Boolean Type Proposal

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VersionNotice: This page pertains to Lua 4 and older versions of Lua that did not have a built-in Boolean type. A built-in Boolean type is available as of Lua 5.0.

Here is a plan for fixing Lua's problem with nil being used for false (which is not explained anywhere on this site yet, refer to lua-l). It still needs more work.

Add a new type "false" that has a single value of false. (This is similar to how type "nil" has a single value nil, and follows Scheme.) Examples:

print(type(false))  --> "false"

Relational operators return false for false and a value other than false/nil for true. Examples:

5 > 6         --> false
5 ~= false    --> "true"
nil == false  --> false

Logical operators consider values other than false/nil as true. If the result of a logical operator is nil (due to conjunction/disjunction with nil) it will be converted to false. In other words the result of both relational and logical operators will never be nil. Examples:

nil and 5     --> false
nil or 5      --> 5
5 and false   --> false
5 or false    --> 5
not 5         --> false

The bad news... here are some examples of what would get broken. However none seem like sane programming patterns.

if (a>b) == nil then ... end  -- testing boolean expression against nil
var3 = var1 or var2           -- expecting possible nil var3
var3 = var1 and var2          --             "

The good news... this change allows programs to distinguish between a variable assigned from a boolean expression and a non-existing variable. For example:

-- try one of these
--IsOk = nil
--IsOk = SomePredicateFunction()
--IsOk = "I don't know"

-- new style test for non-existance
if IsOk == nil then ... end

-- new style test for existance
if IsOk ~= nil then ... end

-- new style test for true/false (assuming value is not nil)
-- also: old style test for existance (assuming value is not false,
--    which holds for legacy code)
if IsOk then ... end


Implementation for Lua 4.0

I made a patch for Lua 4.0 to implement a boolean type. It does not behave exactly as written above -- the operators and and or are different. In Lua they are not strict boolean operators; they may give non-boolean results and will not evaluate their second operand if the outcome of expression is known by the first operand. So I defined them like this:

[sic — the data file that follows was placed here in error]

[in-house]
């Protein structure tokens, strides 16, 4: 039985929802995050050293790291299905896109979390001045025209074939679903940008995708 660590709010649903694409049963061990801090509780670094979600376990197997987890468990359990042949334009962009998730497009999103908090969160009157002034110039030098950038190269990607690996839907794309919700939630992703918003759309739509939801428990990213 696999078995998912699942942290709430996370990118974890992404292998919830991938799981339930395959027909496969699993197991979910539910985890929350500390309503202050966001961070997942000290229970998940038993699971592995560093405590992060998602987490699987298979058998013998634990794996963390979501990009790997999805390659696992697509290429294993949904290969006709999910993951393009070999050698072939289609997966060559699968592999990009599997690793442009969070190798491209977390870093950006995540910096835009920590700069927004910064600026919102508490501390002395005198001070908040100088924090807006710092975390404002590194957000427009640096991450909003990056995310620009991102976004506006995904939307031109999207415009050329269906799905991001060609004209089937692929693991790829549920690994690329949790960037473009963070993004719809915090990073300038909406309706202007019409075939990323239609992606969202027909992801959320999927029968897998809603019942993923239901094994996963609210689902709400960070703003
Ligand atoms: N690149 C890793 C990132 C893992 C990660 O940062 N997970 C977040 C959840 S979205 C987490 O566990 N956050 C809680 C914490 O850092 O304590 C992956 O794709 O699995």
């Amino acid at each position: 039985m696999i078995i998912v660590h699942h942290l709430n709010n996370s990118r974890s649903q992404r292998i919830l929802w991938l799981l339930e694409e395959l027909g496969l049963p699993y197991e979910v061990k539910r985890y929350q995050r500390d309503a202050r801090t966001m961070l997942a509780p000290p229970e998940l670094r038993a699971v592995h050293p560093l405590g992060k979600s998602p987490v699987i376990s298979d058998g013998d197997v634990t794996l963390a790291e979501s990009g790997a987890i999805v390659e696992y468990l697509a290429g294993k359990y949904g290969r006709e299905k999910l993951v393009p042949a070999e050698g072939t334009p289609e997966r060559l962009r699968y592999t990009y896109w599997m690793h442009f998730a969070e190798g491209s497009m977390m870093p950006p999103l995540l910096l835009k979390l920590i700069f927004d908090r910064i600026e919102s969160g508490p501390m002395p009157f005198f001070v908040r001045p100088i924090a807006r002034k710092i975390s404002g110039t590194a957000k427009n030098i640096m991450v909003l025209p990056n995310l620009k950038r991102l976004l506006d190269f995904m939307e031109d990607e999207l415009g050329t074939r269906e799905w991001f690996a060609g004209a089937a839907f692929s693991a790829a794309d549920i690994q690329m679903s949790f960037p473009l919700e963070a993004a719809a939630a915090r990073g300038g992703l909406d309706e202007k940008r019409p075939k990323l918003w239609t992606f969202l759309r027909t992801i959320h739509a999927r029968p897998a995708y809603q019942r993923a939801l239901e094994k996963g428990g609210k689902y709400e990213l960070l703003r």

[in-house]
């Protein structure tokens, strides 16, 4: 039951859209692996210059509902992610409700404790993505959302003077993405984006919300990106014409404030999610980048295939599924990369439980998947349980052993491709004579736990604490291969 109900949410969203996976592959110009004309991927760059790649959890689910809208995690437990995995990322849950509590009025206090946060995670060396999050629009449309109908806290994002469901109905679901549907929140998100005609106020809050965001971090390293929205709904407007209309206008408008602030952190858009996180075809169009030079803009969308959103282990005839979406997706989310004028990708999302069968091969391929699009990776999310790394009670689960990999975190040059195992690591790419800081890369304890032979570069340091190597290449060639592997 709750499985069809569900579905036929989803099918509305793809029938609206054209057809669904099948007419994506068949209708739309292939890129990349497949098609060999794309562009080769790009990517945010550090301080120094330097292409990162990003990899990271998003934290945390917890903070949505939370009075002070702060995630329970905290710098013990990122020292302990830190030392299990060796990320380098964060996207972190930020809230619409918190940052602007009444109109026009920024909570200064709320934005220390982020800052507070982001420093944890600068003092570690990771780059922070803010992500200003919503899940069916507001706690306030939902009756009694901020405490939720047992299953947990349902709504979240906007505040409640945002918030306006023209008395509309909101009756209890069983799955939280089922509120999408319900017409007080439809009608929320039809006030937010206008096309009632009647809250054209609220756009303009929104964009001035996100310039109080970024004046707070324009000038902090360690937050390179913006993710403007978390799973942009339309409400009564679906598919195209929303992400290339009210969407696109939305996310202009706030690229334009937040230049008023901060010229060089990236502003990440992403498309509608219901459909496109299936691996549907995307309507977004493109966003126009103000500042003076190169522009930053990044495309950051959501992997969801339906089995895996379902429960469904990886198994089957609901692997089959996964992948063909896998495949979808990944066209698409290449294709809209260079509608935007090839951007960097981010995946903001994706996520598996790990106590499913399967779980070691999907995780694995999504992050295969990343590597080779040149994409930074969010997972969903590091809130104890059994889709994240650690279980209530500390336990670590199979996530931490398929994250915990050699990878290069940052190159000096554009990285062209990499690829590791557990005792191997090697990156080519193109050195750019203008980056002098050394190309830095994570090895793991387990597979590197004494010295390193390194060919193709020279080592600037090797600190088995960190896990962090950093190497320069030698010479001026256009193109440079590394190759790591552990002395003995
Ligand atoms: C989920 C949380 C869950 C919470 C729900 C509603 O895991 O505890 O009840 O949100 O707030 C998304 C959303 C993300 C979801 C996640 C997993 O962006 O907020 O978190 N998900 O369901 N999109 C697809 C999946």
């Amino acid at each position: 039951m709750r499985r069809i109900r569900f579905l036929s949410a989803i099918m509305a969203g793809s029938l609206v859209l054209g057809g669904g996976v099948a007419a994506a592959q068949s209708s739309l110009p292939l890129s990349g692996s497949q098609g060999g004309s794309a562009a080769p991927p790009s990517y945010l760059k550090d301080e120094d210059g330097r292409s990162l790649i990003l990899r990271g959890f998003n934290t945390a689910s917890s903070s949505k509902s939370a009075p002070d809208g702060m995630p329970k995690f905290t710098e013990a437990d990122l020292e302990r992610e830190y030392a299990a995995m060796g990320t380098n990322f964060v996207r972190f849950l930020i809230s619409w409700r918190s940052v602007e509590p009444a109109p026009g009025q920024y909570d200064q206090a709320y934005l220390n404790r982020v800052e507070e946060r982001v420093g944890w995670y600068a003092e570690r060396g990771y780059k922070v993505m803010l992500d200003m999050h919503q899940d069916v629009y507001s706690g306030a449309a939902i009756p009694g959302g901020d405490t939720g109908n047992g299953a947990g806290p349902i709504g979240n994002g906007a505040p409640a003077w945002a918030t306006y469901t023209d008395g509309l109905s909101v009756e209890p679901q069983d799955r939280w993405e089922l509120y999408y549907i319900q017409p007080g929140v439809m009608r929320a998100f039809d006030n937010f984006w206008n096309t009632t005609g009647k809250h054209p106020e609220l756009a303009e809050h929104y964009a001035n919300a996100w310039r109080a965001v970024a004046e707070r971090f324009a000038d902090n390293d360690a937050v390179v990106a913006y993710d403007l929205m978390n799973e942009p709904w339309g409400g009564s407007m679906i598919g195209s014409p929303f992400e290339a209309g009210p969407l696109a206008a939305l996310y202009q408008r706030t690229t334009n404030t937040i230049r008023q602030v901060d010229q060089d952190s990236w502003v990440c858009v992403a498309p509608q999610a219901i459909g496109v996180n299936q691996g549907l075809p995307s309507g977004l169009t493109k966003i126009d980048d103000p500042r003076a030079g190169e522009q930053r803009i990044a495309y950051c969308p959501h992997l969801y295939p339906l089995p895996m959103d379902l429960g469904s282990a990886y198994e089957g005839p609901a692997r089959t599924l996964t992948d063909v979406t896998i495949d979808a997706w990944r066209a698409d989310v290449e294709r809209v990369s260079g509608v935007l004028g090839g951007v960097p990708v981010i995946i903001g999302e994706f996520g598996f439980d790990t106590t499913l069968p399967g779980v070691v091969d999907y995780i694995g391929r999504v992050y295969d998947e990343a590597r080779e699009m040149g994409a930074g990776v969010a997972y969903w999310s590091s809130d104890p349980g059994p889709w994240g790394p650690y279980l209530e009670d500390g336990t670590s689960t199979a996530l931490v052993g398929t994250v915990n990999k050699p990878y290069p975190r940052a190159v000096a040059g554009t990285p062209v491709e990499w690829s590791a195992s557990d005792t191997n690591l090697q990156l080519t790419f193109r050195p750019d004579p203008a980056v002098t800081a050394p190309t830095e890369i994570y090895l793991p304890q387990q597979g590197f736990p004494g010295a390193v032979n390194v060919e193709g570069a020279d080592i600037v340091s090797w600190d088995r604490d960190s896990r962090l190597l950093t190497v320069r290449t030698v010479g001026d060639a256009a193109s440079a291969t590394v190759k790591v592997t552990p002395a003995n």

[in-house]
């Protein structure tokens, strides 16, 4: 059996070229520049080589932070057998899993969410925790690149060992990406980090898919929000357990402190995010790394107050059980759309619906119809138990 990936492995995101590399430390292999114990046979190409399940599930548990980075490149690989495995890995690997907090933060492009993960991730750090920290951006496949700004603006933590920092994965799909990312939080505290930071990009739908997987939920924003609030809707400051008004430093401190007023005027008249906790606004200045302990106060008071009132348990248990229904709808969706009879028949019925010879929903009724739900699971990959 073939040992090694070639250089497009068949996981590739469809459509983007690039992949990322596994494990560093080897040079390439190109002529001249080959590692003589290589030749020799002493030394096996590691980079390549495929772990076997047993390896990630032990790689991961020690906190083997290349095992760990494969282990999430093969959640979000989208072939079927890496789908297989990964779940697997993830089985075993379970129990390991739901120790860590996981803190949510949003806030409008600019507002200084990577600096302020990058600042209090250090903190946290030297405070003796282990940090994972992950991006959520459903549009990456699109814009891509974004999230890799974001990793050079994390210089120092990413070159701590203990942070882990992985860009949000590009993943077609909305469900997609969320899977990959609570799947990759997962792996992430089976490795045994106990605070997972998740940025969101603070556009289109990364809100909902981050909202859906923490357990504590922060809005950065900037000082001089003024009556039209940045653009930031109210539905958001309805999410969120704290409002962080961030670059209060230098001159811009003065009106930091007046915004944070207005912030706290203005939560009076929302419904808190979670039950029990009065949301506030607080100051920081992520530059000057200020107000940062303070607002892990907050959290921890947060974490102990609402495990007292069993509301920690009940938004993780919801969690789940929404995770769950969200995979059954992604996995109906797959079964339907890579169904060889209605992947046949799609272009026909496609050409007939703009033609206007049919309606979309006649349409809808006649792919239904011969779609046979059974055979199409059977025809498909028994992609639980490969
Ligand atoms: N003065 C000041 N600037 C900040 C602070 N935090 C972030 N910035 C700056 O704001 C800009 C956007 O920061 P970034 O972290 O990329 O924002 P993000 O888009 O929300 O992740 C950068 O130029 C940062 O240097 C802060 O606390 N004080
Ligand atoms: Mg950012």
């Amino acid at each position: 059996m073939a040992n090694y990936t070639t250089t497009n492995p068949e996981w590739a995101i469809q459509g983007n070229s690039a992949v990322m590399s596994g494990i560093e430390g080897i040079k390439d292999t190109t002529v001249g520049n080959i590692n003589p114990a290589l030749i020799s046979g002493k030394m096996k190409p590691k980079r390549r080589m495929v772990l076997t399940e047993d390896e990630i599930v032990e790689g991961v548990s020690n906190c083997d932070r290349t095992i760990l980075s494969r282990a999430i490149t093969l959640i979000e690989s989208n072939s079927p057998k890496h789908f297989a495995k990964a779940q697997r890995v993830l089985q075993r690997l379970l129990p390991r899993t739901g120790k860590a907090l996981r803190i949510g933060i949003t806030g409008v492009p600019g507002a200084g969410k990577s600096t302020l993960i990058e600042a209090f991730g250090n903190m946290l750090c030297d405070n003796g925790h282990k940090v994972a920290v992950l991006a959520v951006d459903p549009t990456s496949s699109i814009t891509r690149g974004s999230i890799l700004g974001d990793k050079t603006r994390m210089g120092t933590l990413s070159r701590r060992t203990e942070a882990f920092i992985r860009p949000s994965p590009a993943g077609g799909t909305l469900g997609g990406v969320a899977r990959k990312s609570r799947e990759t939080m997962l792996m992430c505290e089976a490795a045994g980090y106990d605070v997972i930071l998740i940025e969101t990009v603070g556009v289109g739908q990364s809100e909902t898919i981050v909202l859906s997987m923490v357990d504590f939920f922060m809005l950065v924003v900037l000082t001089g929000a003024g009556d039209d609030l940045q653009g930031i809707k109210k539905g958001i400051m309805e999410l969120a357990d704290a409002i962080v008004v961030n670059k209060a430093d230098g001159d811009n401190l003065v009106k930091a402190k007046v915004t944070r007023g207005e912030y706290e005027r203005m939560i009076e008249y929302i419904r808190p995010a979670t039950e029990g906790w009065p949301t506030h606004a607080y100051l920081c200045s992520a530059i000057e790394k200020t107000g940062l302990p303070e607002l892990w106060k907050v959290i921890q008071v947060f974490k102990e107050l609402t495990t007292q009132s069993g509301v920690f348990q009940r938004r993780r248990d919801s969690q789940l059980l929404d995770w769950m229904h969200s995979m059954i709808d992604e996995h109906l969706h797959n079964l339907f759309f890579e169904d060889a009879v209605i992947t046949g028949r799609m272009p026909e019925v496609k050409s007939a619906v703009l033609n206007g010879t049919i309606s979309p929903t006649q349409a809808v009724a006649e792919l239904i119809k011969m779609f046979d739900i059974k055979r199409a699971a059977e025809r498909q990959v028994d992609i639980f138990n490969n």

and(a,b):  if a==nil or  a==false then return a else return b end
or(a,b):   if a~=nil and a~=false then return a else return b end

where b is only evaluated when required. With this definition regularly used Lua constructs with these operators behave as before. I.e. your example above (var3 = var1 and/or var2) may give a nil to var3.

Everything else is as described as above: all comparison operators and the not operator return either false (a reserved keyword now) or the number 1 as true. The conditional statements (if/while/repeat) and not assume everything except nil and false as true. There are 3 new API functions: lua_pushfalse, lua_isfalse, and lua_istrue (not nil nor false). The new tag is named LUA_TFALSE and the type string is "false".

Some warnings:

Ah, and the patch is here: Files:wiki_insecure/users/froese/bool-patch-1

-- EdgarToernig?

Great! One minor complaint about the patch... when adding new defines (LUA_REFFALSE, LUA_TFALSE) there is no reason to change existing defines. Likewise for new opcodes. This reduces conflict with other patches. --JohnBelmonte

Maybe this should be rounded out by adding a global true set to 1.


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Last edited July 14, 2013 7:23 pm GMT (diff)